PSA: ‘Atomic macOS Stealer’ malware can compromise iCloud Keychain passwords, credit cards, crypto wallets

Home » PSA: ‘Atomic macOS Stealer’ malware can compromise iCloud Keychain passwords, credit cards, crypto wallets
AI cracks passwords this fast, how to protect yourself

Back in March, we saw a piece of malware surface for macOS called MacStealer that’s able to compromise iCloud Keychain passwords, credit card information, files, and more. Now a new malware called Atomic macOS Stealer is being sold as a service to malicious parties that may be more threatening.

This year we’ve seen a report from Malwarebytes covering the state of malware on Mac as well as another study from Elastic Security Labs. In the latter, results showed just 6% of all malware impacted Macs. But even though it’s more likely to affect Windows and Linux, threat actors are actively designing malware specifically for macOS and it’s important to stay diligent.

With the MacStealer malware that we saw in March, it indeed was powerful but is likely a lower risk overall because macOS Gatekeeper should block it from being installed.

Cyble Research & Intelligence Labs (via MacRumors) recently found the new Atomic macOS Stealer (AMOS) malware as it was advertised for sale on Telegram. The threat actor marketing it is regularly updating the malware and is charging $1,000/month for it.

Notably, Cyble didn’t mention macOS Gatekeeper as offering protection for the new AMOS in its technical analysis, so it could prove more dangerous than MacStealer.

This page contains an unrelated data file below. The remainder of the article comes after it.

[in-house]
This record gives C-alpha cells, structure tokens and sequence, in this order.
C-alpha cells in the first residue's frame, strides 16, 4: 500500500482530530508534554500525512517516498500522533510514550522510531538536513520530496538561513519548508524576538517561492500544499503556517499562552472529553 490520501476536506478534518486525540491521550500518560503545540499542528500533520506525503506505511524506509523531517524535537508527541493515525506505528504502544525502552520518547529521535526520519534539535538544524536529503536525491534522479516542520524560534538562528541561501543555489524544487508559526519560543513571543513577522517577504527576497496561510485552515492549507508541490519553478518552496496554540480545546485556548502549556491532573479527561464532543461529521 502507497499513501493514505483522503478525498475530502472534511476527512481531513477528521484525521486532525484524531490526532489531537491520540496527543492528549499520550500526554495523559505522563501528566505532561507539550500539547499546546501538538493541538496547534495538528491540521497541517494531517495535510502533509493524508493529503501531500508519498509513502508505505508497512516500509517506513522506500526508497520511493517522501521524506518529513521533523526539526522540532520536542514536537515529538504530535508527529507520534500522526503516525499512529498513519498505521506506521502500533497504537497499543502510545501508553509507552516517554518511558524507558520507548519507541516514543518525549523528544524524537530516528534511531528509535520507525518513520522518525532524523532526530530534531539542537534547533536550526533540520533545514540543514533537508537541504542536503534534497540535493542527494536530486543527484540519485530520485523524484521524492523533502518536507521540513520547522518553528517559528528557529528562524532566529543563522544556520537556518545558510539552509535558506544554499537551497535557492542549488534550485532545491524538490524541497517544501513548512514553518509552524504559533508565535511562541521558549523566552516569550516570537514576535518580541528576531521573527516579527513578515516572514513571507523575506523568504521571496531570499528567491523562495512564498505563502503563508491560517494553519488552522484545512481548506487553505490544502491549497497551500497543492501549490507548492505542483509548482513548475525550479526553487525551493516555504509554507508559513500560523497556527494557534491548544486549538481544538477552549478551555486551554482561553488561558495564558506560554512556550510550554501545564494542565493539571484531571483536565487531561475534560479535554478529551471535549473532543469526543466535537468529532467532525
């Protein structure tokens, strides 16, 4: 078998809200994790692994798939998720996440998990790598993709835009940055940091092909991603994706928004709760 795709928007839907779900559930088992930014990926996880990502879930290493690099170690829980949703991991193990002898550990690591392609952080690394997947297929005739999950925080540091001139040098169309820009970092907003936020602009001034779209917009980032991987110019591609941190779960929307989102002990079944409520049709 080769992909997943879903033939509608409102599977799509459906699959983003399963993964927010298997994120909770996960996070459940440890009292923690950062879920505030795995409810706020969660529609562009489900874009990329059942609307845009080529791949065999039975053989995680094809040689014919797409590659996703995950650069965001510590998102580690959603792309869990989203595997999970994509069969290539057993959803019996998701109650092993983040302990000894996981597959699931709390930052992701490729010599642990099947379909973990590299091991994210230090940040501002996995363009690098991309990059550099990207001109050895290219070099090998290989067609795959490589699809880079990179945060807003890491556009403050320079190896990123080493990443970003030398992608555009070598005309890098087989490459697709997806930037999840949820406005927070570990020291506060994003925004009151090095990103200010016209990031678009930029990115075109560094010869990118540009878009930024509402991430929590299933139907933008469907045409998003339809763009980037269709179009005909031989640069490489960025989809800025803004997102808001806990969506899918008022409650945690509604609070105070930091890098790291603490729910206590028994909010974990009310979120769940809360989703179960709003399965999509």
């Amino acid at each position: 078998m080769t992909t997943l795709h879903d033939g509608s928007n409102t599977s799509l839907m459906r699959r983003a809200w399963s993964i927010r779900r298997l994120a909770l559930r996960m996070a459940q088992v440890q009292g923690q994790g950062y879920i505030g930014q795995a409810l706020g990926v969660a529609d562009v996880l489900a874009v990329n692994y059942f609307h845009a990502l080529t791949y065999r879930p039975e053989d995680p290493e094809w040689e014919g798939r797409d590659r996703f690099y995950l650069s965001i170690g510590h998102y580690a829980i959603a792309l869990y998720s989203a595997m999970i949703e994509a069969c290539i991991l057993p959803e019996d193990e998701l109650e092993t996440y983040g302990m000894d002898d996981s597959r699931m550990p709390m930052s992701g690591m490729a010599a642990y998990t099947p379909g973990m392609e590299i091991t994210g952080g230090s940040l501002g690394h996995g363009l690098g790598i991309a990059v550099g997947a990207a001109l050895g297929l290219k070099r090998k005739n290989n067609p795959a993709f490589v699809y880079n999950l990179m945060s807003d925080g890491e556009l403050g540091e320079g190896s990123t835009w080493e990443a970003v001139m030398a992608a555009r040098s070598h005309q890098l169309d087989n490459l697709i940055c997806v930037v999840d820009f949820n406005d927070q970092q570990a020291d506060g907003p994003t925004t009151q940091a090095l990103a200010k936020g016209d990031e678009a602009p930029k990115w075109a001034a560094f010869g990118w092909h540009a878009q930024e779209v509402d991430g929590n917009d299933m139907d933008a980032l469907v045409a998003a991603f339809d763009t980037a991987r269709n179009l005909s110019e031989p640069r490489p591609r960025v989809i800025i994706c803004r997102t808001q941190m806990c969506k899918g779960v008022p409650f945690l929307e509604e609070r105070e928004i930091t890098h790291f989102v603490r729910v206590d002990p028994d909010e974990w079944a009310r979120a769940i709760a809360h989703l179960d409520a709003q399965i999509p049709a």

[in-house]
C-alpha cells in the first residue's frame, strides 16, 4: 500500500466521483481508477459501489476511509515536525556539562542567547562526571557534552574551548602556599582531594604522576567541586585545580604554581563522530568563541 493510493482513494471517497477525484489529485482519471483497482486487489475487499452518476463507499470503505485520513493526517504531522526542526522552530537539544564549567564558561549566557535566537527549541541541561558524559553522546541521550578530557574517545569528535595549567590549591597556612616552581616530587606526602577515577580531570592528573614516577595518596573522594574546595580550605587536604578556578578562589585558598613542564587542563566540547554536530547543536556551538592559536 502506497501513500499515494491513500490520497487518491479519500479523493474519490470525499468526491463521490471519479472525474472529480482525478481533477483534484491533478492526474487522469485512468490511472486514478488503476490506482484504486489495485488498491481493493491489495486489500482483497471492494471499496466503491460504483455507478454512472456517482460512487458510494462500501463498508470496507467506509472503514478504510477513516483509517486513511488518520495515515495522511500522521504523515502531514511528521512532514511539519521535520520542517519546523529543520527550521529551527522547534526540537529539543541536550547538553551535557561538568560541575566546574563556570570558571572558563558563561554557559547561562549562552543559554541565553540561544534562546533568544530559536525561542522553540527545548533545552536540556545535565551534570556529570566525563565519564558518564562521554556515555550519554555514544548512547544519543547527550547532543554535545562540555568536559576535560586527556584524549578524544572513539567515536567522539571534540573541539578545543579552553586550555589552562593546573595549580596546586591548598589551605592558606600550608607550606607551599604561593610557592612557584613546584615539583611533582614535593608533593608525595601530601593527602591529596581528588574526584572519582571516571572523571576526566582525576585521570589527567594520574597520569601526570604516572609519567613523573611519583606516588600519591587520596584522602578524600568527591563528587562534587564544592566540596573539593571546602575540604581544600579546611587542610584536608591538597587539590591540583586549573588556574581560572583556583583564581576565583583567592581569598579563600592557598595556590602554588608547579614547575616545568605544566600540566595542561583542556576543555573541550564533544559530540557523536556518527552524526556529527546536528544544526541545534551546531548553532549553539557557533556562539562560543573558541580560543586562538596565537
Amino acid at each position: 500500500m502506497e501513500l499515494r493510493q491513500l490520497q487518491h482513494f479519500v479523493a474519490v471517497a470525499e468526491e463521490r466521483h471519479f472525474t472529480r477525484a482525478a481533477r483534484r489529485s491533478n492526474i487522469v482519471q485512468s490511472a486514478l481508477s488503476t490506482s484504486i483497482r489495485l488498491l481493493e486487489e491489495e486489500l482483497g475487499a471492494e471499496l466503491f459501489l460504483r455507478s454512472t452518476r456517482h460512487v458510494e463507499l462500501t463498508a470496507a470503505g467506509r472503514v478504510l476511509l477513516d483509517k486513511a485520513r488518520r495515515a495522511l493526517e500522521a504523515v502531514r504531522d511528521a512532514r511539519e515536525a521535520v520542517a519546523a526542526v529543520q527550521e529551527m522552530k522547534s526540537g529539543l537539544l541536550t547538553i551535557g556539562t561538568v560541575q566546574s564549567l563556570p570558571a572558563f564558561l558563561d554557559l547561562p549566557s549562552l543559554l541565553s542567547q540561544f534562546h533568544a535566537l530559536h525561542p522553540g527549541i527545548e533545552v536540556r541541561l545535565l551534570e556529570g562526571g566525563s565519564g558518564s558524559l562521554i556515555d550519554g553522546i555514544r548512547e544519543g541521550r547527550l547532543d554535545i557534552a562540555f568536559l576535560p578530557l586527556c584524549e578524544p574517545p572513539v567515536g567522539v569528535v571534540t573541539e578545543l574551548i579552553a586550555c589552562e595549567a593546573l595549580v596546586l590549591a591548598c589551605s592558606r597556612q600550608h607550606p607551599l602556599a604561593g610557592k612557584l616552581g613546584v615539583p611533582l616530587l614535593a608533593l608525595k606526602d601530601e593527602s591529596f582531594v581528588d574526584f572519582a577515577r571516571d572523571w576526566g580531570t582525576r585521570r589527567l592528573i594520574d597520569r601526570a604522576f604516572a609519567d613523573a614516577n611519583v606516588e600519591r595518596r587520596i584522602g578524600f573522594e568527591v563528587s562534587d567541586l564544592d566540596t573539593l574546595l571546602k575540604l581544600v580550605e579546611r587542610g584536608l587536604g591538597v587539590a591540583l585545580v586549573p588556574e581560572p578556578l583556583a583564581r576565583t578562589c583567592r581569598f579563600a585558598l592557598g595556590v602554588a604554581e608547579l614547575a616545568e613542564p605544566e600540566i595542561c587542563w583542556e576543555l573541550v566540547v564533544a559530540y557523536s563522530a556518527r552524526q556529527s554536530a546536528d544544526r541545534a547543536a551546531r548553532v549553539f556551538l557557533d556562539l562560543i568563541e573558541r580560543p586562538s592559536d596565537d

What can Atomic macOS Stealer (AMOS) do?

If installed, AMOS can compromise a long list of items including iCloud Keychain passwords; the macOS system password; cookies, passwords, and credit card details from Chrome, Firefox, Brave, Edge, Opera, and more. It can also compromise crypto wallets including Atomic, Binance, Exodus, Electrum, MetaMask, and many more.

The malicious party selling the malware as a service also includes a web panel, Brute MetaMask tool, logs in Telegram with notifications, and more to buyers.

Here is the threat actor pitching the malware on Telegram:

After the malware compromises a user’s information, it compresses the data into a ZIP file and sends it back to the malicious party through a C&C server URL.

Cyble has a detailed breakdown of how the malware works in its post here.

How to stay protected against AMOS and other malware

Cyble also shared a reminder about best practices when it comes to installing apps and broader security habits. While you probably know these, it might be helpful to remind friends and family 😁:

  • Download and install software only from the official Apple App Store.
  • Use a reputed antivirus and internet security software package on your system.
  • Use strong passwords and enforce multi-factor authentication wherever possible.
  • Enable biometric security features such as fingerprint or facial recognition for unlocking the device wherever possible.
  • Be wary of opening any links received via emails delivered to you.
  • Be careful while enabling any permissions.
  • Keep your devices, operating systems, and applications updated.

How to check your Mac for malware

If you’re curious to do a checkup on your Mac to make sure there’s no malware or adware, Malwarebytes offers a free app (for individuals) to find and remove it.

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